Source: Leo Marx, "Does Improved Technology Mean Progress?". From Technology Review (January 1987), pp. 33-41, 71. As reprinted in Technology and the Future, 6th ed., ed. Albert H. Teich. New York: St. Martin's Press, 1993, pp. 3-14. The following is a summary of Marx's article.
Many people today assume automatically that technology is progress. Still, there is some criticism of this view in America, partially because of 20th century wars and arms races. Marx visited China in 1984, and it seemed as though the Chinese were incredibly optimistic about western technology, and had little sense any problems that technology might create. Where did this idea of technology as progress come from, and where do the roots of distrust of technology come from?
Early Americans like Ben Franklin saw technology as a means to achieving social and political liberation for the masses; it was part of the revolt from authoritarianism. If some technology, especially the factory system, would jeopardize these social and political goals, then that thing isn't worth its price in quality of life and should be rejected.
As America became more industrialized, the new industrialists who had both money and power came to see the technology which they helped produce as an end in itself, or as a means to more purely economic ends. The used phrases like "manifest destiny" and "the conquest of nature" to help justify the increasing forces of technology, even at the cost of the environment or Native Americans, all in the name of "civilization." Technological advancement is seen as advancement, period, regardless of what social and political changes it might bring. There was a great deal of optimism that if we continue to make scientific innovations, the rest--quality of life, and social and political ideals--will take care of itself automatically. The "technocratic" ideal, which sees everything as parts of the machine, began to take control, and humanitarian goals like justice, freedom, and self-fulfillment became secondary. Technology was accepted unquestioningly, and efficiency and scientific progress were the main goals. This is the stage that the Chinese seem to be at, says Marx.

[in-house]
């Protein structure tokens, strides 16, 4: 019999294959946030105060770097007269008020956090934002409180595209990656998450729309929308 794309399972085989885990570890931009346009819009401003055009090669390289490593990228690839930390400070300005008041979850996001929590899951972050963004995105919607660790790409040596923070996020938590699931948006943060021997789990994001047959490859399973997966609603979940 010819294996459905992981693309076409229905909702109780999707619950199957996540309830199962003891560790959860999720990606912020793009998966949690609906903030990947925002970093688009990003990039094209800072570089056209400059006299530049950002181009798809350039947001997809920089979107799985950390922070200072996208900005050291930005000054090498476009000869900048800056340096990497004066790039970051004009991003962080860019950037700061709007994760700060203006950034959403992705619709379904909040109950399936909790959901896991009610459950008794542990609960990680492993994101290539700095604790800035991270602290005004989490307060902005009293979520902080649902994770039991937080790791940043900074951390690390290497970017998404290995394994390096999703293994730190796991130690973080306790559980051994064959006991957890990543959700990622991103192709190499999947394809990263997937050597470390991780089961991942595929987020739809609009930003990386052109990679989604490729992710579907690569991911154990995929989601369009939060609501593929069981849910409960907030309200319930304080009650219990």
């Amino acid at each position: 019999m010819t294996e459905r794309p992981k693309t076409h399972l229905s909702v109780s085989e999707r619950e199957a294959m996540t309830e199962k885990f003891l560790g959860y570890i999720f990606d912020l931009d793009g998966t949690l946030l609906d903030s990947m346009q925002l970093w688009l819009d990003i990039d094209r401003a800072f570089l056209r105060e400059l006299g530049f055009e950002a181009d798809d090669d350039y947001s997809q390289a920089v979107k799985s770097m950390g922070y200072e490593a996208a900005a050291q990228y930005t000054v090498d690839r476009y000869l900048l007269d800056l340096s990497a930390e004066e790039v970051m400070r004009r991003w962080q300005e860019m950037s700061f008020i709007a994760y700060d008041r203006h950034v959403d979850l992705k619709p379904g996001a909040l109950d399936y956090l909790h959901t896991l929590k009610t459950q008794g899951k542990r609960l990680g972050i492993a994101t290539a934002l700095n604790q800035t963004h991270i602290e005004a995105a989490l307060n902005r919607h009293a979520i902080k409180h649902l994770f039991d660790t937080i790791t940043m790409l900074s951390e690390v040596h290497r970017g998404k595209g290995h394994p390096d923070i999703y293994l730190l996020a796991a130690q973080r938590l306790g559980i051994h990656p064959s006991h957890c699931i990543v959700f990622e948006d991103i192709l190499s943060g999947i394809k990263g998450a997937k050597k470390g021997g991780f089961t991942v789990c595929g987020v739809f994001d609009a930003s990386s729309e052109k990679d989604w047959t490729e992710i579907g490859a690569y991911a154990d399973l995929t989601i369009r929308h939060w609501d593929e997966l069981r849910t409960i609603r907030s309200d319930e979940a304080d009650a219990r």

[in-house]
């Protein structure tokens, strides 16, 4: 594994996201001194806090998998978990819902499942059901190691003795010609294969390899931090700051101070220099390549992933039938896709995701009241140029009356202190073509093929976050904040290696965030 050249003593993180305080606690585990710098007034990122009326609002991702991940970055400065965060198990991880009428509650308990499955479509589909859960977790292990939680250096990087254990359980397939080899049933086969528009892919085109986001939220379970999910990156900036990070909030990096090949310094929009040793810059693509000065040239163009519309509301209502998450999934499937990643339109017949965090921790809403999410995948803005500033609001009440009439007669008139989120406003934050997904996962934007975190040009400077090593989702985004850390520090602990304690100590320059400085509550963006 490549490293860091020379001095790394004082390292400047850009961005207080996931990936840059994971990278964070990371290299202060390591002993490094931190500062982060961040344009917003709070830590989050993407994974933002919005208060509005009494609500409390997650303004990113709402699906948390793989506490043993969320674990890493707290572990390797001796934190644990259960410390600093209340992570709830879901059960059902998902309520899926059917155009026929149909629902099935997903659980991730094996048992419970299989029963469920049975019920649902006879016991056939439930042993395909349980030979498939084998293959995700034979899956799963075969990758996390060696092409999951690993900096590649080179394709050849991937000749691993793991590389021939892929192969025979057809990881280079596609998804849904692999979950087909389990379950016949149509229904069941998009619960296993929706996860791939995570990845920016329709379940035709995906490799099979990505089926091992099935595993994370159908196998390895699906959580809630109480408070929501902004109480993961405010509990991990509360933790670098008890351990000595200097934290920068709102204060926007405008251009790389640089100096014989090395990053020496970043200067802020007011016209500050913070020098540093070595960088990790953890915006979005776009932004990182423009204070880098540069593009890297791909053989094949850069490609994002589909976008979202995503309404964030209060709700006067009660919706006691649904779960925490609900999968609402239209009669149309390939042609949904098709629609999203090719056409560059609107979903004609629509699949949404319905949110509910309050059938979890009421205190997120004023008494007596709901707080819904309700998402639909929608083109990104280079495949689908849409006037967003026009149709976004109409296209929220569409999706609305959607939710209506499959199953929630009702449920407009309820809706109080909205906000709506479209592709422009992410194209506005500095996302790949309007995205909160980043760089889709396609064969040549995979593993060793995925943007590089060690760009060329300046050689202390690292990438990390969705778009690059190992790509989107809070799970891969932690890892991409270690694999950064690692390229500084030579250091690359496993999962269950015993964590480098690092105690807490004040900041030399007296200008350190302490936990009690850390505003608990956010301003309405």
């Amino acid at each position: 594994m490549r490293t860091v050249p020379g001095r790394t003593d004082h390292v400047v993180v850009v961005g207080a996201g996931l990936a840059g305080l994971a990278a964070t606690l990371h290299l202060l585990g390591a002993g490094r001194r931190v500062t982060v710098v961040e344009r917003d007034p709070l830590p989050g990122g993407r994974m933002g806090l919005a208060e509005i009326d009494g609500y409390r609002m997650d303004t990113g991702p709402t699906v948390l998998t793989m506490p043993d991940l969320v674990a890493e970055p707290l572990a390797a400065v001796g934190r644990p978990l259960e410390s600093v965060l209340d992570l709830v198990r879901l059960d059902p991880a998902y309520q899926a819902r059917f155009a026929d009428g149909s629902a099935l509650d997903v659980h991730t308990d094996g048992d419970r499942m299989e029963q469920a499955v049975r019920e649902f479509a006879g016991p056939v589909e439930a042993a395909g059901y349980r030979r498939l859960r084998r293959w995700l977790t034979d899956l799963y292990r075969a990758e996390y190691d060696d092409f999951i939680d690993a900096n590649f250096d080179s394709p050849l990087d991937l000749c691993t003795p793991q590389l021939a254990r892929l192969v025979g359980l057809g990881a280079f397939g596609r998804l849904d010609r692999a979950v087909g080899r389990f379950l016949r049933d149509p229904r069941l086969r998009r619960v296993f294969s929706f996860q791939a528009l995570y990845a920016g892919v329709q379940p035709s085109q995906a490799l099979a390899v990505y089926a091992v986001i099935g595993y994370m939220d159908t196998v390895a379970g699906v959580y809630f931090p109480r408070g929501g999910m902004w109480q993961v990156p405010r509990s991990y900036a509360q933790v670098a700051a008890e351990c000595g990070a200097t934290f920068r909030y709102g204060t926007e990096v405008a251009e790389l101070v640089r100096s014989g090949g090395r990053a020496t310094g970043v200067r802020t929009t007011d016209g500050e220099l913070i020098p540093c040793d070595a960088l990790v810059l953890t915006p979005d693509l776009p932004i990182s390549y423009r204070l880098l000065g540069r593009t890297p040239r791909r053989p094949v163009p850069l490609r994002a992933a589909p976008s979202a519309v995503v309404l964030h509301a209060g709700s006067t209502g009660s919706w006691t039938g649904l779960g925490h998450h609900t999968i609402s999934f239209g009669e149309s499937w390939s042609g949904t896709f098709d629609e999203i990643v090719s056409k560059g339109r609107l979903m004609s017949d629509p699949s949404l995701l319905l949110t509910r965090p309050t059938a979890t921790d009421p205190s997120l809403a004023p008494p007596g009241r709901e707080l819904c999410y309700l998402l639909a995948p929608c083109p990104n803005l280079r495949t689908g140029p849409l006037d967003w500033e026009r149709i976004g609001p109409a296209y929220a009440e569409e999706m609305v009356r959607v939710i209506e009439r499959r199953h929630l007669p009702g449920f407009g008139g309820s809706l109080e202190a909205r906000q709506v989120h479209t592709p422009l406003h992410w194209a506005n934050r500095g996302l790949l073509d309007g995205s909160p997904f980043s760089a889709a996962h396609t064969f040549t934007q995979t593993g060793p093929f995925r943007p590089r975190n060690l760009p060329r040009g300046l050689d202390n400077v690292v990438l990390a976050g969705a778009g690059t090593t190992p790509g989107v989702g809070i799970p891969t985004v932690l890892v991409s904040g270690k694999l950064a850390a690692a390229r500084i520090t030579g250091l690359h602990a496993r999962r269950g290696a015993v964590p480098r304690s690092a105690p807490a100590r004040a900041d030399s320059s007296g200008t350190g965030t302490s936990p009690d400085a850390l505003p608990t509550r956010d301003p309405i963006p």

However, there was some backlash from the technocratic view. Emerson, Thoreau, and others questioned whether we were remaking America for the better, and whether we were beginning to almost worship technology. They questioned whether new inventions were "improved means to unimproved ends" (p. 12), and whether we're becoming "the tools of our tools" (p. 12).
However, it was hard to take this too seriously when rapid improvements were being made in the material conditions of life. Today, as we're becoming aware of some of the unintended effects of technology, many people are starting to wonder if technology is always a good thing. Is technology better used as a tool for social and political progress, or is it instead an end in itself? Moreover, can technology cure all of our social and political problems (for example, SDI)? The early notion of progress which saw technology as a mere means to more important ends provided natural limits, and a way of assessing particular pieces of technology. If, however, we view technology as an end in itself, we're not led to ever question its value or place any limits on it. Marx thinks we need to consider what we want our technologies to accomplish. Does technology mean progress? Progress toward what, Marx asks. What are our goals? When we answer that question, we can see that technology does not automatically mean progress toward those goals